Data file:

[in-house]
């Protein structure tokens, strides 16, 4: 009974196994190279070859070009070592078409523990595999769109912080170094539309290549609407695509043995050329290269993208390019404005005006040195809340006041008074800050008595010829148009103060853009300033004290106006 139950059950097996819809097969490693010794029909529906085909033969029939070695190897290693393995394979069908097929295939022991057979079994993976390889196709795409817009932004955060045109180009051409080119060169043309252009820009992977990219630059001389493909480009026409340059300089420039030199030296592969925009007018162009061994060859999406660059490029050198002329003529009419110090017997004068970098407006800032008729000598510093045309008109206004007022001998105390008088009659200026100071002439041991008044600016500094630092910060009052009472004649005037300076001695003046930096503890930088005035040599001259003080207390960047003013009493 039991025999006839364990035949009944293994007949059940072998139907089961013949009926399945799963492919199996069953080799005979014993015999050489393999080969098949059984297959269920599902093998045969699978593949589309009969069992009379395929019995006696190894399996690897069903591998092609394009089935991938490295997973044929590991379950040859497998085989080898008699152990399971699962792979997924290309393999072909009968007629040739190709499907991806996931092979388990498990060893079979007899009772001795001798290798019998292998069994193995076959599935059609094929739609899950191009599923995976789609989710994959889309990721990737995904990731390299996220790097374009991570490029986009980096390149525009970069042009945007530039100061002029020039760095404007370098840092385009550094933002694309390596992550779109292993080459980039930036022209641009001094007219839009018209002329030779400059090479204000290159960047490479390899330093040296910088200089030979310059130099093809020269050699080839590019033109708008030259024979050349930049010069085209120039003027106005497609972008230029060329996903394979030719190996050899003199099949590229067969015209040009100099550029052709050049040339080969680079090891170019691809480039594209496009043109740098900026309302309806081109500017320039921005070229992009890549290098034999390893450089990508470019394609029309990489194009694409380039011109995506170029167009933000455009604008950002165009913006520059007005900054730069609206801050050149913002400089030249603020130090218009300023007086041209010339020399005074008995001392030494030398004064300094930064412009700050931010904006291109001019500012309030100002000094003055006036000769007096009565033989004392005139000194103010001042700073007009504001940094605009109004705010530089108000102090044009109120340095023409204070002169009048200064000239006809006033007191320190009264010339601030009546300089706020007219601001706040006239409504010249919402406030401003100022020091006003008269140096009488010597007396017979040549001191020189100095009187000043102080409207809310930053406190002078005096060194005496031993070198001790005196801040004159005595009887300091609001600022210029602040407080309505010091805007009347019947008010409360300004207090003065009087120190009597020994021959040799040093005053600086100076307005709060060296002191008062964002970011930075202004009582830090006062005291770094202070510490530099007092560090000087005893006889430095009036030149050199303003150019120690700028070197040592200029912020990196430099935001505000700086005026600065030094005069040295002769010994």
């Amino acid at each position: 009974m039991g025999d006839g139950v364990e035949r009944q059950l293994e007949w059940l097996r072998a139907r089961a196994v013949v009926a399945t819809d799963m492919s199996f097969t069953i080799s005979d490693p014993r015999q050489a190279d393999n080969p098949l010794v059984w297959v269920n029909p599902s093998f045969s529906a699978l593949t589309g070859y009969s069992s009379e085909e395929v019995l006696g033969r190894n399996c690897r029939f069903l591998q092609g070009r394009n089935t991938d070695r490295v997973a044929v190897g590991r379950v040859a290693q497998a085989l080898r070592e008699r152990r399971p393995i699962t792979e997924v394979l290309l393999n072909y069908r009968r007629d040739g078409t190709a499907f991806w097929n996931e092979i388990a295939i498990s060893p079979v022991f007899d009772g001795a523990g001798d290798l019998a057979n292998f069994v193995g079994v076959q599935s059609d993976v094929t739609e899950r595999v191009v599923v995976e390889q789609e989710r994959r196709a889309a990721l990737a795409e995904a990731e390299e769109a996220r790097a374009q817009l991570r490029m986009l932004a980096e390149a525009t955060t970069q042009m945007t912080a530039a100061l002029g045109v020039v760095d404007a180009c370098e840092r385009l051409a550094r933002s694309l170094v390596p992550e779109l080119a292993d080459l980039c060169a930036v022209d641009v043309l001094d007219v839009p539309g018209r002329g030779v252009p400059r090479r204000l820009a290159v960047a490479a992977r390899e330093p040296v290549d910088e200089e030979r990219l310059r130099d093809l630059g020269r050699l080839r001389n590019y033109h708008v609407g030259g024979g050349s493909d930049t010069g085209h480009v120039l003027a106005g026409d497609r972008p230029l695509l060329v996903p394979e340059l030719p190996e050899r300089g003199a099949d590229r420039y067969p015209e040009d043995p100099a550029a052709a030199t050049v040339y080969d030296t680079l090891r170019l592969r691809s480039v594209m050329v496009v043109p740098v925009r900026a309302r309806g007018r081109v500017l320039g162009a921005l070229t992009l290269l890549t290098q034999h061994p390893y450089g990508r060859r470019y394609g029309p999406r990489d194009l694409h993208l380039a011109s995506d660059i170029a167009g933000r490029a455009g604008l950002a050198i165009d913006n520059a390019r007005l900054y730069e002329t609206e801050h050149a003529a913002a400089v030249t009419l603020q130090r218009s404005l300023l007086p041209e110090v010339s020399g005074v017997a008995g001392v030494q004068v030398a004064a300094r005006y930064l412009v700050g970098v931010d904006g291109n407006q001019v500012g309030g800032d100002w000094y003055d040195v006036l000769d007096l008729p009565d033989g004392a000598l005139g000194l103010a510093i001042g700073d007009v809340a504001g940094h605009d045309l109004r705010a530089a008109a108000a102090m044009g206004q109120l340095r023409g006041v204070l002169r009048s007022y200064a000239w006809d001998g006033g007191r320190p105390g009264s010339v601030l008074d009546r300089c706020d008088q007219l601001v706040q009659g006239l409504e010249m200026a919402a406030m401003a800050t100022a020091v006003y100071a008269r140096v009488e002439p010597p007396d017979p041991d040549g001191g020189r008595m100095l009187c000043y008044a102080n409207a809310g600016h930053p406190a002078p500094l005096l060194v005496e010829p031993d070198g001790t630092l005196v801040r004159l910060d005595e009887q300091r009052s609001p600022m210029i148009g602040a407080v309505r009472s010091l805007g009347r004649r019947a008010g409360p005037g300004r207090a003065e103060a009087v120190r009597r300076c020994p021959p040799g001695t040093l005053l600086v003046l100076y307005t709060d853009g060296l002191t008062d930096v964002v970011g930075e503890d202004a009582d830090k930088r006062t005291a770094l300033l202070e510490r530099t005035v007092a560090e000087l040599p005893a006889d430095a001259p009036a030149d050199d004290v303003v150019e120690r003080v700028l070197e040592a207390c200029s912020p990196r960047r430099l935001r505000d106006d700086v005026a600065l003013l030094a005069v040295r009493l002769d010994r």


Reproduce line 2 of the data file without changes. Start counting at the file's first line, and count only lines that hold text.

């Protein structure tokens, strides 16, 4: 009974196994190279070859070009070592078409523990595999769109912080170094539309290549609407695509043995050329290269993208390019404005005006040195809340006041008074800050008595010829148009103060853009300033004290106006 139950059950097996819809097969490693010794029909529906085909033969029939070695190897290693393995394979069908097929295939022991057979079994993976390889196709795409817009932004955060045109180009051409080119060169043309252009820009992977990219630059001389493909480009026409340059300089420039030199030296592969925009007018162009061994060859999406660059490029050198002329003529009419110090017997004068970098407006800032008729000598510093045309008109206004007022001998105390008088009659200026100071002439041991008044600016500094630092910060009052009472004649005037300076001695003046930096503890930088005035040599001259003080207390960047003013009493 039991025999006839364990035949009944293994007949059940072998139907089961013949009926399945799963492919199996069953080799005979014993015999050489393999080969098949059984297959269920599902093998045969699978593949589309009969069992009379395929019995006696190894399996690897069903591998092609394009089935991938490295997973044929590991379950040859497998085989080898008699152990399971699962792979997924290309393999072909009968007629040739190709499907991806996931092979388990498990060893079979007899009772001795001798290798019998292998069994193995076959599935059609094929739609899950191009599923995976789609989710994959889309990721990737995904990731390299996220790097374009991570490029986009980096390149525009970069042009945007530039100061002029020039760095404007370098840092385009550094933002694309390596992550779109292993080459980039930036022209641009001094007219839009018209002329030779400059090479204000290159960047490479390899330093040296910088200089030979310059130099093809020269050699080839590019033109708008030259024979050349930049010069085209120039003027106005497609972008230029060329996903394979030719190996050899003199099949590229067969015209040009100099550029052709050049040339080969680079090891170019691809480039594209496009043109740098900026309302309806081109500017320039921005070229992009890549290098034999390893450089990508470019394609029309990489194009694409380039011109995506170029167009933000455009604008950002165009913006520059007005900054730069609206801050050149913002400089030249603020130090218009300023007086041209010339020399005074008995001392030494030398004064300094930064412009700050931010904006291109001019500012309030100002000094003055006036000769007096009565033989004392005139000194103010001042700073007009504001940094605009109004705010530089108000102090044009109120340095023409204070002169009048200064000239006809006033007191320190009264010339601030009546300089706020007219601001706040006239409504010249919402406030401003100022020091006003008269140096009488010597007396017979040549001191020189100095009187000043102080409207809310930053406190002078005096060194005496031993070198001790005196801040004159005595009887300091609001600022210029602040407080309505010091805007009347019947008010409360300004207090003065009087120190009597020994021959040799040093005053600086100076307005709060060296002191008062964002970011930075202004009582830090006062005291770094202070510490530099007092560090000087005893006889430095009036030149050199303003150019120690700028070197040592200029912020990196430099935001505000700086005026600065030094005069040295002769010994």